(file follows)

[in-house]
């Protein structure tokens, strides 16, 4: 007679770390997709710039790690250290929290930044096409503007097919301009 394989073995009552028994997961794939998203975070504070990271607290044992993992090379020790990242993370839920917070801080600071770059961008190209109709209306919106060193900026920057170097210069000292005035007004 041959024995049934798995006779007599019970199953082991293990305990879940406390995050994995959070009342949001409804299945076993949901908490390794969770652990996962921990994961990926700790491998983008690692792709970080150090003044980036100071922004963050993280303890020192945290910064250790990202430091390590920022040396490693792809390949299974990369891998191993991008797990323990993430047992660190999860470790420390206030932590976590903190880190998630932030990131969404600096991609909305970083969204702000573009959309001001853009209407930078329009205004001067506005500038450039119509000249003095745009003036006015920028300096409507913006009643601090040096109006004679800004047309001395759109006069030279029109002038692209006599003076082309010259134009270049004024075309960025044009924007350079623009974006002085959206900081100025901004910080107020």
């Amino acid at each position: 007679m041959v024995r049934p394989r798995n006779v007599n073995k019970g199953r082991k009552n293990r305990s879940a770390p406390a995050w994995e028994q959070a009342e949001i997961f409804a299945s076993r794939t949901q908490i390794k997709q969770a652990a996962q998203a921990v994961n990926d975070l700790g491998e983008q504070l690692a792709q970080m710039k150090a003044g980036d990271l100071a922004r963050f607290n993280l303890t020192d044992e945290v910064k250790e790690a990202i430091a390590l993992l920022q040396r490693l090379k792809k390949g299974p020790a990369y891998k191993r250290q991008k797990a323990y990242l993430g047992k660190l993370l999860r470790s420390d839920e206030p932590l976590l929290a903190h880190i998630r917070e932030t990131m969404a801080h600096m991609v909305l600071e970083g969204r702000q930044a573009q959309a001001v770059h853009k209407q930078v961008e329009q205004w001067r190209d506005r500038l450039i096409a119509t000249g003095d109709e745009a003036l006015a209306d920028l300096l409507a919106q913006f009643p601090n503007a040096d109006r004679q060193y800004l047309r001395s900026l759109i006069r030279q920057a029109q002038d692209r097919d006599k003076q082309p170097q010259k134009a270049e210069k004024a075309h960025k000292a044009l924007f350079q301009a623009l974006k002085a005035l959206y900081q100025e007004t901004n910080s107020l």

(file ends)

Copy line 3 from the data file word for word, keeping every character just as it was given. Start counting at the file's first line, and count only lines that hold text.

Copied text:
């Amino acid at each position: 007679m041959v024995r049934p394989r798995n006779v007599n073995k019970g199953r082991k009552n293990r305990s879940a770390p406390a995050w994995e028994q959070a009342e949001i997961f409804a299945s076993r794939t949901q908490i390794k997709q969770a652990a996962q998203a921990v994961n990926d975070l700790g491998e983008q504070l690692a792709q970080m710039k150090a003044g980036d990271l100071a922004r963050f607290n993280l303890t020192d044992e945290v910064k250790e790690a990202i430091a390590l993992l920022q040396r490693l090379k792809k390949g299974p020790a990369y891998k191993r250290q991008k797990a323990y990242l993430g047992k660190l993370l999860r470790s420390d839920e206030p932590l976590l929290a903190h880190i998630r917070e932030t990131m969404a801080h600096m991609v909305l600071e970083g969204r702000q930044a573009q959309a001001v770059h853009k209407q930078v961008e329009q205004w001067r190209d506005r500038l450039i096409a119509t000249g003095d109709e745009a003036l006015a209306d920028l300096l409507a919106q913006f009643p601090n503007a040096d109006r004679q060193y800004l047309r001395s900026l759109i006069r030279q920057a029109q002038d692209r097919d006599k003076q082309p170097q010259k134009a270049e210069k004024a075309h960025k000292a044009l924007f350079q301009a623009l974006k002085a005035l959206y900081q100025e007004t901004n910080s107020l």